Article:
THE charismatic and legendary Dane, Dr. Haldor Topsoe, a researcher, an eminent scientist, an entrepreneur, an investor, an administrator and above all a philanthropist died in Copenhagen on May 20, 2013 – 4 days short of his 100th Birthday which fell on 24th May 2013.
In 1978, at the age of 65, Dr. Topsoe, Chairman of SAS, came to Dhaka with a proposal to set up an export-oriented 1000/1725 metric tons per day ammonia-urea plant costing US$ 500 million in the private sector in Bangladesh as a joint venture with the government. The plant would be built on a platform in Swedyard, a Swedish Shipyard, floated down the high seas, beached in Chittagong by the bank of River Karnaphuli and connected with the gas pipeline. The Swedish government’s contribution of US$ 250 million for the project on attractive terms channeled through Swedyard was a part of the deal. Dr. Topsoe produced the picture of a paper factory which was manufactured in Japan, floated down the Pacific, installed by the side of River Amazon in Brazil and was now in full production.
As Secretary, Ministry of Industries, I was convinced about the soundness of the proposal, its financing arrangement and promptly issued a letter of intent extending GOB support for the project. This was the beginning of a long and arduous negotiating process which finally resulted in the signing of the Promoters Agreement of the Karnaphuli Fertilizer Company in Washington, DC on December 01, 1981 at the Headquarter of IFC. Each of the 3 parties, namely, GOB, Swedyard and Haldor Topsoe, agreed to contribute one-third of the equity. The agreement stipulated that a separate Gas Supply Contract for the plant has to be negotiated with the relevant Ministry of the Government. IFC also indicated its willingness to participate in the project.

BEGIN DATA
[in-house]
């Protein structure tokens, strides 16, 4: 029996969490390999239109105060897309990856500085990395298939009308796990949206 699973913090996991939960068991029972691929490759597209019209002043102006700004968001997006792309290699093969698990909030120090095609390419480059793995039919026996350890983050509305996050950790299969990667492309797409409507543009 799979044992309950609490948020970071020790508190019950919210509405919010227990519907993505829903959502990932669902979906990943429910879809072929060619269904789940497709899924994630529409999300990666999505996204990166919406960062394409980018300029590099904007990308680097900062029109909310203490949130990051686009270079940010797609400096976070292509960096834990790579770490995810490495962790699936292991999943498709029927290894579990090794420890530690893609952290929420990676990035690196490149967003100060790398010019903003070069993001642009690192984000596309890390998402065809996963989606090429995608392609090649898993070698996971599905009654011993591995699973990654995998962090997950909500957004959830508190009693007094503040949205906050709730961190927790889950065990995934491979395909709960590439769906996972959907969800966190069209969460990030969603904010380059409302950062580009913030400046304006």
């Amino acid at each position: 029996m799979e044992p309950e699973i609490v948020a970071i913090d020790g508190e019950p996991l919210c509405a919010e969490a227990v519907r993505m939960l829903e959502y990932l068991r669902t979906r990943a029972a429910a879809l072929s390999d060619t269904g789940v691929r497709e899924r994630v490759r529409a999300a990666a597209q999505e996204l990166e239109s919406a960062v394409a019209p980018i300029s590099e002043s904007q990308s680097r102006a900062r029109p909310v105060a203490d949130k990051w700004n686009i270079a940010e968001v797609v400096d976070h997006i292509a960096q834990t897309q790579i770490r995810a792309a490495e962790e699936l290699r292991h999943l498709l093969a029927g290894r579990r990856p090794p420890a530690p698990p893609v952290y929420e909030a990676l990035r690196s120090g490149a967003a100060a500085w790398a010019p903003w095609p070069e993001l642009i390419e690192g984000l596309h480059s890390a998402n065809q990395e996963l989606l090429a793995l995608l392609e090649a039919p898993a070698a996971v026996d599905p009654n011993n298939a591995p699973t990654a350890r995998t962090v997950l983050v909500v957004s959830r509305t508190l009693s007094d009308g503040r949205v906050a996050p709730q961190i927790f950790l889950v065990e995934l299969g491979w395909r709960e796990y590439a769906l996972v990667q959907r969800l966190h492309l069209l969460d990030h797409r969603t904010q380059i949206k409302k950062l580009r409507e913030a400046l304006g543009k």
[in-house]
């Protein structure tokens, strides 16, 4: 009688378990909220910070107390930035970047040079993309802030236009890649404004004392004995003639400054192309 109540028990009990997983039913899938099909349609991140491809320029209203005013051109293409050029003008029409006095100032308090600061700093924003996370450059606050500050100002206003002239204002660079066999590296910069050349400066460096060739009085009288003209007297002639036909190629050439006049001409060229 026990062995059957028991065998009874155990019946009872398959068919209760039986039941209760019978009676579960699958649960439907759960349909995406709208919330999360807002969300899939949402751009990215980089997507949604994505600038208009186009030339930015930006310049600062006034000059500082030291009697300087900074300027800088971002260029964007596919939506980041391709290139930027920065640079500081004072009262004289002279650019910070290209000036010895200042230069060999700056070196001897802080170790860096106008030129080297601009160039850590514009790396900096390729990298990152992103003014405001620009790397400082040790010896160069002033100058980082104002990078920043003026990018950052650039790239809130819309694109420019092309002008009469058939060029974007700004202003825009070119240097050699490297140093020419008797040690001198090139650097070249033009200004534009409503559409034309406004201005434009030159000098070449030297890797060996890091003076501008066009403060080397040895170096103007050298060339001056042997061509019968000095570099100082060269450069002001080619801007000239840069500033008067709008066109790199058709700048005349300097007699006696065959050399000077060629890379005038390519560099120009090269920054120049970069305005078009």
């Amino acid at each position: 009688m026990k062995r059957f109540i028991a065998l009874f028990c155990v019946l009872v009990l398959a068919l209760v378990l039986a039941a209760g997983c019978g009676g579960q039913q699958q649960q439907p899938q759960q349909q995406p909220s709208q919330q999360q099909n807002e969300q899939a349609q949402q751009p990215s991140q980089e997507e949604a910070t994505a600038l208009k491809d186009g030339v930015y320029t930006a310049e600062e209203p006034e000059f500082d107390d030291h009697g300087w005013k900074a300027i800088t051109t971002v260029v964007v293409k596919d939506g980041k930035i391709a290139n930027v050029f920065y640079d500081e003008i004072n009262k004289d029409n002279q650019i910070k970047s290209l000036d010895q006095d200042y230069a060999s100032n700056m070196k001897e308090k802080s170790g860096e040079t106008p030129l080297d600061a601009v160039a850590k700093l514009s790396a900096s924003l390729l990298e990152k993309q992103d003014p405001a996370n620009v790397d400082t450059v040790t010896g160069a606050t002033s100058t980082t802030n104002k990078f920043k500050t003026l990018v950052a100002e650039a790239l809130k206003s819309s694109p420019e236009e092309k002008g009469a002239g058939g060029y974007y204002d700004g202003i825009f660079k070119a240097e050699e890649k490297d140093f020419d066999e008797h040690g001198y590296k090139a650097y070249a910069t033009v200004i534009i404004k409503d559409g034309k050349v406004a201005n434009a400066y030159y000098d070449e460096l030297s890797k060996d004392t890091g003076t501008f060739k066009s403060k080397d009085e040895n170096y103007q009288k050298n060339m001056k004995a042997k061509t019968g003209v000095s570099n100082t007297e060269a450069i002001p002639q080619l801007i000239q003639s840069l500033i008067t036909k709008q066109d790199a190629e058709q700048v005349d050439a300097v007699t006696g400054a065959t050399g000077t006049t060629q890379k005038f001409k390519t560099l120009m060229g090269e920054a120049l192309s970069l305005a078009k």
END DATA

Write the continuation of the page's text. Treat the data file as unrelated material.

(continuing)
I left the government to join UNIDO in Vienna in the latter part of December 1981 satisfied that the project was on course for successful completion and accepted Dr. Topsoe’s long standing invitation to visit Copenhagen during the course of a month long holiday in Europe with my wife and children in the summer of 1982.
Unfortunately, the project suffered a serious set back on the question raised by IFC of the hazards of the sea and the inherent risk of losing the US$ 500 million project during the course of the long sea journey from Sweden to Chittagong. IFC backed out of the project and along with it, the fundamental basis of Swedish assistance also fell through. Undaunted, Dr. Topsoe changed the whole concept, made it a shore-based fertilizer plant and organized a consortium of foreign investors with OECF, Marubeni, Chioda, CDC, IFU and his own company and went ahead with the implementation of the project which in 1994 saw the light of the day.